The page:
No thanks.

This could be retitled the American College Professors' and Administrators' Job Security Act.
:D No way. It's a rule in Congress that a bill cannot be named for what it actually does.
 

sze5003

Lifer
Aug 18, 2012
13,132
277
126
I have about 60k or more in student loan debt I'm paying off. Would of been nice if my parents had not gotten a 40k parent plus loan for the first two years I lived on campus and then decide they weren't going to make payments on it or ask me to pay it until later.

But while I'm paying a lot each month in these loans, I at least got a job where my salary will grow and can still live. Not as nicely as my coworkers where they had their education payed for but it will suffice. I'm not signing this. I look at myself struggle sometimes and no one helps me out while everyone else I know gets all these bail outs. Where were they when I was going to school ?
 

SheHateMe

Diamond Member
Jul 21, 2012
7,251
20
81
One caveat though - one is never a fool to repay what one owes, regardless of whether one has the opportunity to avoid it.
I don't have a problem paying back my loans, but being able to get assistance or deferment if I can't make $400 payments every month would be a huge help.

When I get a really good foundation in the ground and when I start making Anandtech money, I don't mind paying off all my loans and buying an M3.
 

sze5003

Lifer
Aug 18, 2012
13,132
277
126
I don't have a problem paying back my loans, but being able to get assistance or deferment if I can't make $400 payments every month would be a huge help.

When I get a really good foundation in the ground and when I start making Anandtech money, I don't mind paying off all my loans and buying an M3.
I would love to make $400 payments total instead of nearly $800. I'll even pay it just as promptly.
 

AyashiKaibutsu

Diamond Member
Jan 24, 2004
9,307
3
81
Instead of looking at the right wing circle jerk fantasy of every jobless college student being a major in ancient sumerian pottery, lets try to look at the reality of how many students got screwed by needing one more semester without aid or demographic changes shifting the job landscape mid-degree all while being shouted at from every direction not to worry about it since it'd all be worth it. That's where the fairness comes in. Fairness isn't always about all the dollar signs lining up.
 

DucatiMonster696

Diamond Member
Aug 13, 2009
4,269
1
71
LOL

Everyone should realize that most legislations titles found in proposed government bills almost always end up doing the exact opposite of what it claims to want to prevent or accomplish.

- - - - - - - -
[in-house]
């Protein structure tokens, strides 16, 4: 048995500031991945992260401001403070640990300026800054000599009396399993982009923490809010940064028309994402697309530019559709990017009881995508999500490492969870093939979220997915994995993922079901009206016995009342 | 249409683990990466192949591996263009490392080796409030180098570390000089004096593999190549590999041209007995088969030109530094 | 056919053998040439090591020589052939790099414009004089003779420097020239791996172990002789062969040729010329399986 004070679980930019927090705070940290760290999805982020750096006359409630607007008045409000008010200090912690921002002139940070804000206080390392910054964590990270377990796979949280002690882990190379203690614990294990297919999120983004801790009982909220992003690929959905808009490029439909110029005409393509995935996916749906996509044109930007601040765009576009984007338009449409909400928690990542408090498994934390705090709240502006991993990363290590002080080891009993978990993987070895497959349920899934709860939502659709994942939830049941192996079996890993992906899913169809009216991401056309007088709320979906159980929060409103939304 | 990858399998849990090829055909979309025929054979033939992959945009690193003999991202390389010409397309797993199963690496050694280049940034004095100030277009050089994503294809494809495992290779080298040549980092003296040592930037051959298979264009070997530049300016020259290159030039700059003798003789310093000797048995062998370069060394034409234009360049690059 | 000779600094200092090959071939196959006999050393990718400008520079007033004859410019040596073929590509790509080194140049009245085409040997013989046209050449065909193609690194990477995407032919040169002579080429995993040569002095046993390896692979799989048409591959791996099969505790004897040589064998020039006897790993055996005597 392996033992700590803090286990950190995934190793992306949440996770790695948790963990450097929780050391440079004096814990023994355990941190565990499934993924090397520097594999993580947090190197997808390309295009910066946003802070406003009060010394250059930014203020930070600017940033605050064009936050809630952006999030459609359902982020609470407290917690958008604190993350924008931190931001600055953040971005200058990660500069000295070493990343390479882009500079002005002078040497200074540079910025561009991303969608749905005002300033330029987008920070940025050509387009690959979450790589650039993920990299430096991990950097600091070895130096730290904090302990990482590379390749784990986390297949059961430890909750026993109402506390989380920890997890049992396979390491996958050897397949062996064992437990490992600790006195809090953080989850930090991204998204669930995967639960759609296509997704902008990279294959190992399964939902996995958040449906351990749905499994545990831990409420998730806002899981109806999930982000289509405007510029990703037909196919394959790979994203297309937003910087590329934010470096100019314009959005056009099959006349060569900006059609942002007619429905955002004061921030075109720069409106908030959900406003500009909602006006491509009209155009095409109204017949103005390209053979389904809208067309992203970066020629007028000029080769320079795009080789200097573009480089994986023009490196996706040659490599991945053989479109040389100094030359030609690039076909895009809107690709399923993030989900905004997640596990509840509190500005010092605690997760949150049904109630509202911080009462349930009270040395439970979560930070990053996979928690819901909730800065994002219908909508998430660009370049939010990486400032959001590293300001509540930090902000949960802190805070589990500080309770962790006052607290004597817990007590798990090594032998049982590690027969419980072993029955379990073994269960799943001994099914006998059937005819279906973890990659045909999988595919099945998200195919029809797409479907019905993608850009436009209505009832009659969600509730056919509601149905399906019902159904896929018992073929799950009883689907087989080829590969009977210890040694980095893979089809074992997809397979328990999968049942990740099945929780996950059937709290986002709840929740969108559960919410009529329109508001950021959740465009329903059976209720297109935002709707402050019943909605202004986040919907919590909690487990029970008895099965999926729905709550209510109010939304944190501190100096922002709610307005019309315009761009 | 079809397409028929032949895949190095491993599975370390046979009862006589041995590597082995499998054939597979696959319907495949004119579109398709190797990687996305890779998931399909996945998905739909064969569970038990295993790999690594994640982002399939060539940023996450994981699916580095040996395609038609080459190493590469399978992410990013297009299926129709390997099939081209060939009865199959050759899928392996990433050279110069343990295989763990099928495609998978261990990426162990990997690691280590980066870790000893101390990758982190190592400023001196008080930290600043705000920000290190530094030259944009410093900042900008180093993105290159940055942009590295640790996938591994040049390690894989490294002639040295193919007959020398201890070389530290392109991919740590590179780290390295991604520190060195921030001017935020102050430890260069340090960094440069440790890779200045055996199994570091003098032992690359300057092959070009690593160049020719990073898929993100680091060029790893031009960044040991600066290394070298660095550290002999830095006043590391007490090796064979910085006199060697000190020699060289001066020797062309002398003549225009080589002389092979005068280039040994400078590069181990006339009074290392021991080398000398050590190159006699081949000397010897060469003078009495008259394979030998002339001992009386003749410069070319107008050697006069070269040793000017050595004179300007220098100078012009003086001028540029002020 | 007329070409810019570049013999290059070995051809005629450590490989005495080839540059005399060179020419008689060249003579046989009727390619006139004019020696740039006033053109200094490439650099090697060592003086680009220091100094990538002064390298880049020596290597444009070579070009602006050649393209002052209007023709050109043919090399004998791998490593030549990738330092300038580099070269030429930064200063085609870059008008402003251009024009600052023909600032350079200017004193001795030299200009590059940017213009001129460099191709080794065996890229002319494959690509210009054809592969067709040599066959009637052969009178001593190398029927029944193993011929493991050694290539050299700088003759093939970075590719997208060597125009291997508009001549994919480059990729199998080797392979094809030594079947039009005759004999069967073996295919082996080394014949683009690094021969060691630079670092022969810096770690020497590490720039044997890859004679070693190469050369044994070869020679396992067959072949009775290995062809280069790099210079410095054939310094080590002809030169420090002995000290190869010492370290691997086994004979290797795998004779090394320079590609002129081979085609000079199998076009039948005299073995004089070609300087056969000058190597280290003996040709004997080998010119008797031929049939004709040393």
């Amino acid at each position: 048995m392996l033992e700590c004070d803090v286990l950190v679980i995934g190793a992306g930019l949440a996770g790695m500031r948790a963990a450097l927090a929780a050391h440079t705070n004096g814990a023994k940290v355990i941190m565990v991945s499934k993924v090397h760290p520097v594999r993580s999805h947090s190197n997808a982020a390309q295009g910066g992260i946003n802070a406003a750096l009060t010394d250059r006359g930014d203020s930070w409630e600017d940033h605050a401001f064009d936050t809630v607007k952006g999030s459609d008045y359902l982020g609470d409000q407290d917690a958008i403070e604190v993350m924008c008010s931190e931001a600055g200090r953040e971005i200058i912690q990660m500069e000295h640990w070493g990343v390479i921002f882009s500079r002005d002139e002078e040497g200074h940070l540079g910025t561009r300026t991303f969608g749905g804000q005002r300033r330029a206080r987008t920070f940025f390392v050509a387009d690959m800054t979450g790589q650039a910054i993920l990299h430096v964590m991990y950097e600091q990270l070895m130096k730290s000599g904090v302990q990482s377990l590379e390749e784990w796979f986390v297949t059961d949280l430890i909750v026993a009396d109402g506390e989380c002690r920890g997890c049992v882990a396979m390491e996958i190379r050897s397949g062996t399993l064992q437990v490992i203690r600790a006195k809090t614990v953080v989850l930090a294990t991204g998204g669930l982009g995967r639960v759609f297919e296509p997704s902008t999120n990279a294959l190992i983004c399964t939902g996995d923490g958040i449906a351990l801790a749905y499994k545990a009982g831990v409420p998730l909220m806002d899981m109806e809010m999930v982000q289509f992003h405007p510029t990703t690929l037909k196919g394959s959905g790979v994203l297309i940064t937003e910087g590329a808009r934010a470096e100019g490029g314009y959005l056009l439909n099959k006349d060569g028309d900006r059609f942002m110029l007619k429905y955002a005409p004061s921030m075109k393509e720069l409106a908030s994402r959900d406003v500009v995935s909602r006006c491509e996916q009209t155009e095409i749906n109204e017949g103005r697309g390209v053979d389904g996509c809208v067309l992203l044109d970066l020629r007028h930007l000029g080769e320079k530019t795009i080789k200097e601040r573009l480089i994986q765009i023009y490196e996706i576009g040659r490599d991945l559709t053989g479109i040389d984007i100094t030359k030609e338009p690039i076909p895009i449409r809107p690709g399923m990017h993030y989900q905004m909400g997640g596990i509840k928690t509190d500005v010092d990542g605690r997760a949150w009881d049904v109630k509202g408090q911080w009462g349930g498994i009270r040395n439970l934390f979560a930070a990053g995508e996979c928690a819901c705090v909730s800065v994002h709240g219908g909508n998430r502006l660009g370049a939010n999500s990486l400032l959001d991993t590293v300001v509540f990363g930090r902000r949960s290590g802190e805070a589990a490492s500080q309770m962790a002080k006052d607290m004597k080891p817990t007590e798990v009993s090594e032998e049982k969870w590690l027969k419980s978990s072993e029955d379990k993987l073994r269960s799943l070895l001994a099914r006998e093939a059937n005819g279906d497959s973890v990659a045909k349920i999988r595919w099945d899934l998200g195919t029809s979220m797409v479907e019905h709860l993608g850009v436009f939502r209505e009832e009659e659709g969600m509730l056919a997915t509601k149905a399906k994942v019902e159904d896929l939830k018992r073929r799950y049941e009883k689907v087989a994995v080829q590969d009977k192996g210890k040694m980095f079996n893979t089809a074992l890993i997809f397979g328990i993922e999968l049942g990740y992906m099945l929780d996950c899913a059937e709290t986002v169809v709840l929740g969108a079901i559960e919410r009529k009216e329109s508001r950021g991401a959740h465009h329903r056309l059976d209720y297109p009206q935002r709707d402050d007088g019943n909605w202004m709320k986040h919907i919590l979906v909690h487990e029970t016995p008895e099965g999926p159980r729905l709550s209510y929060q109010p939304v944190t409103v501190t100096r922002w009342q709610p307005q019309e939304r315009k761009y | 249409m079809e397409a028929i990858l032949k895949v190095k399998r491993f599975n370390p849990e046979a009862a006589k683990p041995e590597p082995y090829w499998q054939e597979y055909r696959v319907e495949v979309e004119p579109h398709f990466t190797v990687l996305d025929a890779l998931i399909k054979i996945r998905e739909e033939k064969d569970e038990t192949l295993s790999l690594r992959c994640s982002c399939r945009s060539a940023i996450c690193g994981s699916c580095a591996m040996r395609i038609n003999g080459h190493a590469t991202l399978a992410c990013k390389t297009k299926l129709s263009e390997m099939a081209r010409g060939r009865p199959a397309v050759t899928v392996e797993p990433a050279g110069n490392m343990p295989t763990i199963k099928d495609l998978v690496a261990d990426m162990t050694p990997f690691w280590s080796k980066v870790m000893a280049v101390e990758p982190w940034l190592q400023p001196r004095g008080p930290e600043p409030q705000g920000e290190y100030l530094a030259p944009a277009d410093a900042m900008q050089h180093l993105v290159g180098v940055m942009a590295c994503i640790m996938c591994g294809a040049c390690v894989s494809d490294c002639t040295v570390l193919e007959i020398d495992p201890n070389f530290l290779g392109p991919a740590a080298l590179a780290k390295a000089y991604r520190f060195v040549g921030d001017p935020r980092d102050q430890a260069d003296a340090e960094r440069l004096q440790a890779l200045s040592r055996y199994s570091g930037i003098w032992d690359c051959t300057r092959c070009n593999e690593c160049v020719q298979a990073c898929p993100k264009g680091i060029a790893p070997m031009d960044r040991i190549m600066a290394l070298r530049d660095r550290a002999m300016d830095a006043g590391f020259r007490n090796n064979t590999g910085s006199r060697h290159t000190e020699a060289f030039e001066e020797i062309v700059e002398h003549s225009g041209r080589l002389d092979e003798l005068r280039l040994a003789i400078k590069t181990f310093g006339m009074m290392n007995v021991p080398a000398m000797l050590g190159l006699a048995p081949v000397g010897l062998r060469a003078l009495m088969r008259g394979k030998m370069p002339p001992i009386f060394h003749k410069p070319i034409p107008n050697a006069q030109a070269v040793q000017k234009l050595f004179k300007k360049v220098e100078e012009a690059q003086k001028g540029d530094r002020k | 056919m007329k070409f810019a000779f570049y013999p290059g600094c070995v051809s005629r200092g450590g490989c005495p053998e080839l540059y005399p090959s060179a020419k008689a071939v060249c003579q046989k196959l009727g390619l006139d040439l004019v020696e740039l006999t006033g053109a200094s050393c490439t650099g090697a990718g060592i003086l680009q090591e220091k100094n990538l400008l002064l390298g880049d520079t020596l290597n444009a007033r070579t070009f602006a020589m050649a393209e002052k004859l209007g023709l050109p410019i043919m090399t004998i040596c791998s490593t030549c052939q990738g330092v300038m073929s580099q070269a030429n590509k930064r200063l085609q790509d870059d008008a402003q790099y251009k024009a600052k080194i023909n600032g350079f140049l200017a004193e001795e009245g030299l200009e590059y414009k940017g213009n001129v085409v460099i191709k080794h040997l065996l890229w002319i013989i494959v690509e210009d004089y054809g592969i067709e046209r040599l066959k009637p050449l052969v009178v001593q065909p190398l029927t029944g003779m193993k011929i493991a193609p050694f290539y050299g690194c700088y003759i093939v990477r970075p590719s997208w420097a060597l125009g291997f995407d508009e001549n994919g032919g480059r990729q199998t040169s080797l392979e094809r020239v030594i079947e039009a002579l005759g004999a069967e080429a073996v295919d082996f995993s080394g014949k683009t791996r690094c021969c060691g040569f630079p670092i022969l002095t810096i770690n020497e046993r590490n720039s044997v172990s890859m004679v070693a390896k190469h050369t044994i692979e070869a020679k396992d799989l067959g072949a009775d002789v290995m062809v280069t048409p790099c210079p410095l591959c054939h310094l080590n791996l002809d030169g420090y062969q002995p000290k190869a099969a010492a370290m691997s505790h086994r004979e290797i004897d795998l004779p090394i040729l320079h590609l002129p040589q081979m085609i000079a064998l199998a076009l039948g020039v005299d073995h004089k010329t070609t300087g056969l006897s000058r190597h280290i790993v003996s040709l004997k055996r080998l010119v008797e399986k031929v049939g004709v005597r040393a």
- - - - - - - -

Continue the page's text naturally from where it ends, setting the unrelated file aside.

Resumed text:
werepossum

Elite Member
Jul 10, 2006
29,876
460
126
I don't have a problem paying back my loans, but being able to get assistance or deferment if I can't make $400 payments every month would be a huge help.

When I get a really good foundation in the ground and when I start making Anandtech money, I don't mind paying off all my loans and buying an M3.
I'd support some flexibility in repayment, as long as the plan gets it paid back in a reasonable time. Needs to be based on total income though; this discretionary income thing is bullshit. I'll buy a house and a car, then you can have 10% of whatever is left after my expenses.

I would love to make $400 payments total instead of nearly $800. I'll even pay it just as promptly.
Holy cow! When I bought my house, my house payments were under $600!
 

Charles Kozierok

Elite Member
May 14, 2012
6,762
0
0
Want to see the cost of schooling come way down real quick? Make student loans just like any other debt in concern to bankruptcy laws and let the market handle it.
Nice idea, but you have to think about the secondary effects. Do you know how the market would "handle" that idea? By cutting the availability of student loans by, oh, maybe 90%.

Do you think insurance companies are going to lend $100,000+ to 18-year-olds with no assets, no income, no guarantee of future employment and no collateral, when all they have to do is declare bankruptcy -- at a time when they have nothing anyway -- and then just walk away from it?

You could call your proposal the Student Loan Elimination Act.